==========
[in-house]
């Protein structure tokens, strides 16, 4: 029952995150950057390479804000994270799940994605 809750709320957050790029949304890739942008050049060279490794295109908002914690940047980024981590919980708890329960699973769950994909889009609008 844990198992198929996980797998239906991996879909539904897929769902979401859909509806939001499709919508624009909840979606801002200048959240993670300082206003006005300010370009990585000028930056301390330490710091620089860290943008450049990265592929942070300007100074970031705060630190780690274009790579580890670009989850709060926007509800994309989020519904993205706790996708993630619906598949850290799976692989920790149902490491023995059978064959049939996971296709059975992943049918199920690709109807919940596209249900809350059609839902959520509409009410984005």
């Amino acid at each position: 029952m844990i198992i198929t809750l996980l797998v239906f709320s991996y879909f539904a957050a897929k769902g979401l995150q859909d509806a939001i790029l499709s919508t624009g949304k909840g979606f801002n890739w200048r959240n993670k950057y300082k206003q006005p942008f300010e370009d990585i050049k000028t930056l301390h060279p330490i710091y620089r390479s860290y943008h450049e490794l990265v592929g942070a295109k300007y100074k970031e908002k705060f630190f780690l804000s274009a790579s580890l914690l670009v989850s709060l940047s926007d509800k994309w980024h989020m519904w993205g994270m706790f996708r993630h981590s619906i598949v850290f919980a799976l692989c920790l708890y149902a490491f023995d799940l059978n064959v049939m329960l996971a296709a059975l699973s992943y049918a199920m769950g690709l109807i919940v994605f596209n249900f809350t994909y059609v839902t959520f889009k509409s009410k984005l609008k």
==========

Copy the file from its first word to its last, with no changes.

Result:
[in-house]
């Protein structure tokens, strides 16, 4: 029952995150950057390479804000994270799940994605 809750709320957050790029949304890739942008050049060279490794295109908002914690940047980024981590919980708890329960699973769950994909889009609008 844990198992198929996980797998239906991996879909539904897929769902979401859909509806939001499709919508624009909840979606801002200048959240993670300082206003006005300010370009990585000028930056301390330490710091620089860290943008450049990265592929942070300007100074970031705060630190780690274009790579580890670009989850709060926007509800994309989020519904993205706790996708993630619906598949850290799976692989920790149902490491023995059978064959049939996971296709059975992943049918199920690709109807919940596209249900809350059609839902959520509409009410984005």
């Amino acid at each position: 029952m844990i198992i198929t809750l996980l797998v239906f709320s991996y879909f539904a957050a897929k769902g979401l995150q859909d509806a939001i790029l499709s919508t624009g949304k909840g979606f801002n890739w200048r959240n993670k950057y300082k206003q006005p942008f300010e370009d990585i050049k000028t930056l301390h060279p330490i710091y620089r390479s860290y943008h450049e490794l990265v592929g942070a295109k300007y100074k970031e908002k705060f630190f780690l804000s274009a790579s580890l914690l670009v989850s709060l940047s926007d509800k994309w980024h989020m519904w993205g994270m706790f996708r993630h981590s619906i598949v850290f919980a799976l692989c920790l708890y149902a490491f023995d799940l059978n064959v049939m329960l996971a296709a059975l699973s992943y049918a199920m769950g690709l109807i919940v994605f596209n249900f809350t994909y059609v839902t959520f889009k509409s009410k984005l609008k």